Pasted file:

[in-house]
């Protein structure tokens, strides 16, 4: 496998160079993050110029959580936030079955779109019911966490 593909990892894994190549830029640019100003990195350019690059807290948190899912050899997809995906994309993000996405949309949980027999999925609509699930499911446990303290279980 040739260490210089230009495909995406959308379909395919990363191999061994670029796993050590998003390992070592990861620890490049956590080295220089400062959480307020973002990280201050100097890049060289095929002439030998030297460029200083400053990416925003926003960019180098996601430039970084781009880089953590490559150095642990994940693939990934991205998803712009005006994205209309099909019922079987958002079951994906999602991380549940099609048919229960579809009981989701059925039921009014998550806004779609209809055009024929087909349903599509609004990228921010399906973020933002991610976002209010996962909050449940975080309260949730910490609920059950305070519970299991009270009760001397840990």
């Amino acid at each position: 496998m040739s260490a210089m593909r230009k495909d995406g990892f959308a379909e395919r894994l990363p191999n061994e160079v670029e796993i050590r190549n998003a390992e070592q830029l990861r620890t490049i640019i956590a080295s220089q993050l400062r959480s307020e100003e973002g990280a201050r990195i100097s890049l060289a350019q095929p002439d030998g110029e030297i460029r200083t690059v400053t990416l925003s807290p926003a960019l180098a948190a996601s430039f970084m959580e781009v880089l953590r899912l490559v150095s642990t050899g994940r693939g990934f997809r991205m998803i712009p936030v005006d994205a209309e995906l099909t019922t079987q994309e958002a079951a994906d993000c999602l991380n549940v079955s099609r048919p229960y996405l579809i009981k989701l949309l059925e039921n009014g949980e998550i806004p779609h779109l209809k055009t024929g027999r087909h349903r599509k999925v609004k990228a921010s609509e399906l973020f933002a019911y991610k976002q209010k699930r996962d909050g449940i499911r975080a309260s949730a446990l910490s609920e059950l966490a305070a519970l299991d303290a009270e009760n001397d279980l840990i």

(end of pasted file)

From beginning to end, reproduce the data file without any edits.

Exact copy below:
[in-house]
């Protein structure tokens, strides 16, 4: 496998160079993050110029959580936030079955779109019911966490 593909990892894994190549830029640019100003990195350019690059807290948190899912050899997809995906994309993000996405949309949980027999999925609509699930499911446990303290279980 040739260490210089230009495909995406959308379909395919990363191999061994670029796993050590998003390992070592990861620890490049956590080295220089400062959480307020973002990280201050100097890049060289095929002439030998030297460029200083400053990416925003926003960019180098996601430039970084781009880089953590490559150095642990994940693939990934991205998803712009005006994205209309099909019922079987958002079951994906999602991380549940099609048919229960579809009981989701059925039921009014998550806004779609209809055009024929087909349903599509609004990228921010399906973020933002991610976002209010996962909050449940975080309260949730910490609920059950305070519970299991009270009760001397840990």
């Amino acid at each position: 496998m040739s260490a210089m593909r230009k495909d995406g990892f959308a379909e395919r894994l990363p191999n061994e160079v670029e796993i050590r190549n998003a390992e070592q830029l990861r620890t490049i640019i956590a080295s220089q993050l400062r959480s307020e100003e973002g990280a201050r990195i100097s890049l060289a350019q095929p002439d030998g110029e030297i460029r200083t690059v400053t990416l925003s807290p926003a960019l180098a948190a996601s430039f970084m959580e781009v880089l953590r899912l490559v150095s642990t050899g994940r693939g990934f997809r991205m998803i712009p936030v005006d994205a209309e995906l099909t019922t079987q994309e958002a079951a994906d993000c999602l991380n549940v079955s099609r048919p229960y996405l579809i009981k989701l949309l059925e039921n009014g949980e998550i806004p779609h779109l209809k055009t024929g027999r087909h349903r599509k999925v609004k990228a921010s609509e399906l973020f933002a019911y991610k976002q209010k699930r996962d909050g449940i499911r975080a309260s949730a446990l910490s609920e059950l966490a305070a519970l299991d303290a009270e009760n001397d279980l840990i």